What does it mean to be a missional church in light of Pentecost? While most of the missonal church discussion is within the evangelical traditions, there is something about it in Pentecostal circles.
Let me be clear: I am a missiologist. My expression of theology is the completion of the Great Commission. I think evangelistically. To be fair, a biblical view of a pastor would see this differently. I am concerned with how the gospel to go to every people groups in our lifetime. This is important to understand.
What we are discussing here is not new, it has been developed since the 1970’s in some form. Missionaries have used this for decades. In more recent years, there has been popular works like Breaking the Missional Code by Ed Stetzer that helps bring understanding to the subject.
However, to date, there is very little popular or academic work on the idea of what means to be missional from the Pentecostal tradition. One of the reasons for this is that we are much better at doing theology than we are telling people what we have done. We are much more a doing people than an explaining people.
The Triune Missional Church
There is three areas that we must have to be a biblical, missional Pentecostal church. If any of these are missing or weak, we are not being faithful to be a biblical expression of the New Testament church.
The foundation of all things related to the Church must be theology. Pure theology is knowing Jesus and the power of the resurrection. Therefore, theology is not just quote doctrines but knowing the author of the scriptures, Jesus through the Spirit of God. Without theology, we are nothing more than a social club!
However, we must relate to each other to be the Church. Over and over in the Book of Acts it says they had all things in common. They lived together, they worshipped together, they prayed together, they had revival together. Community has been taken way out of context in recent years but the truth is that is does have a place in the church life of the believer. Without it, you have evangelism but not the apostolic Church!
The mission of God or the Great Commission is critical and required by the Church. If you are not living on mission and in mission; you are not being a biblical example of the apostolic church found in the Book of Acts. Testifying is second nature to a biblical follower of Jesus. With mission, all we have is education!
When all three of these come together and are of equal importance, the biblical concept of a Church is present and healthy. It is in his place that the Spirit comes and lives are changed by the presence of God. Any less than this is not what the Apostles would have understood as normative.
This is the missional church in light of Pentecost. We need it more now than ever!
Speaking the language!
As a missionary, the most important than you will learn is the language of where you plan to minister. Just like you would learn Spanish to reach the people of Mexico; you also have to learn the cultural language of your city.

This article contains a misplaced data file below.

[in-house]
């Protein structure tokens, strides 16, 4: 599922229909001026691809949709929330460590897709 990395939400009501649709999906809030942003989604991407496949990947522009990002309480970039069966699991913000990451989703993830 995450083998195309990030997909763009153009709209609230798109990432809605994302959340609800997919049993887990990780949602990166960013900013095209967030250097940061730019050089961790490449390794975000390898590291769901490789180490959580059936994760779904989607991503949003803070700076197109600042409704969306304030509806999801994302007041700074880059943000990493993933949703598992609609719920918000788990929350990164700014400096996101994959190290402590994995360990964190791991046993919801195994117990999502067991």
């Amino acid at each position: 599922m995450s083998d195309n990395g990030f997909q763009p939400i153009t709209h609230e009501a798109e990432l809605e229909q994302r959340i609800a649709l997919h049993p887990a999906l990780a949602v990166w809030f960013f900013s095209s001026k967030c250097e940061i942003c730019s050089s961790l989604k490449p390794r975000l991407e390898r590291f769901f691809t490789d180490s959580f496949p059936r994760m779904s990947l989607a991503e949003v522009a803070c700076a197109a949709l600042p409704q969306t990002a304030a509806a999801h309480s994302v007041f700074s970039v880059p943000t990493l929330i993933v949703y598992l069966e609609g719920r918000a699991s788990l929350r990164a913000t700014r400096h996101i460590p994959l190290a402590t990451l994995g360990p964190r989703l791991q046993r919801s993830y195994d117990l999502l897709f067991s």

This does not mean you water down the gospel to “reach them.” Without the uncompromised gospel, you have nothing to reach them with. The message is sacred and the avenue to reach cultural indigenous people is relating to them in their lingo!
I work with the homeless in Kansas City often. If I were to talk to them as I do someone in the richer parts of Kansas City, I would never seen them come to the foot of the Cross. In the same way, I can’t preach to most upper class white congregations how I speak to the homeless.
The key to being a missional church as Pentecostal, is allowing the cultural barriers to be broken so the sacred message of Jesus saves, heals, and delivers flow freely and lives are changed by the Spirit.
Let’s assume that you want to reach Korea Town in Los Angeles. You would spend time eating at restaurant that are Korean, shop at their stores, visit their cultural locations and you would visit the churches there to understand what the local understanding of culture is, right?
The same is true no matter where you are called to. If you are ministering to a wealthy area of Nashville; you would do the same things to understand the cultural language that relates to them. This is being the missional church!
Hermeneutics informs Missional church
One of the first classes that I took in bible college was hermeneutics. This is how to interpret biblical texts. However, I realized later than the same questions that need to be asked also work for missiology.
The first, and most important, is what did a text mean to the culture at the time. Being a missional church, you must ask the question of culture first and foremost. If you miss the culture question, you miss everything and your church has lost its’ voice.
The next question is about history. When looking a text, you look at it means historically. In missiology, you ask what has been done in the past to reach these people and how has it failed? You learn from the people who have gone before you just like you do in biblical interpretation.
The final question you ask about a text is about grammar. How does it fit into the bigger picture. When looking at a missional church issue, you have to ask how does it fit into the larger Missiology of the city, region or nation.
As you rightly divide the mission field you are called to as a congregation, you will have clarity that you did not have by applying the most basic things we learn in bible college.
Now, the question becomes if your Pentecostal church wants to be a mission community or they are happy with just having education (theology + family)?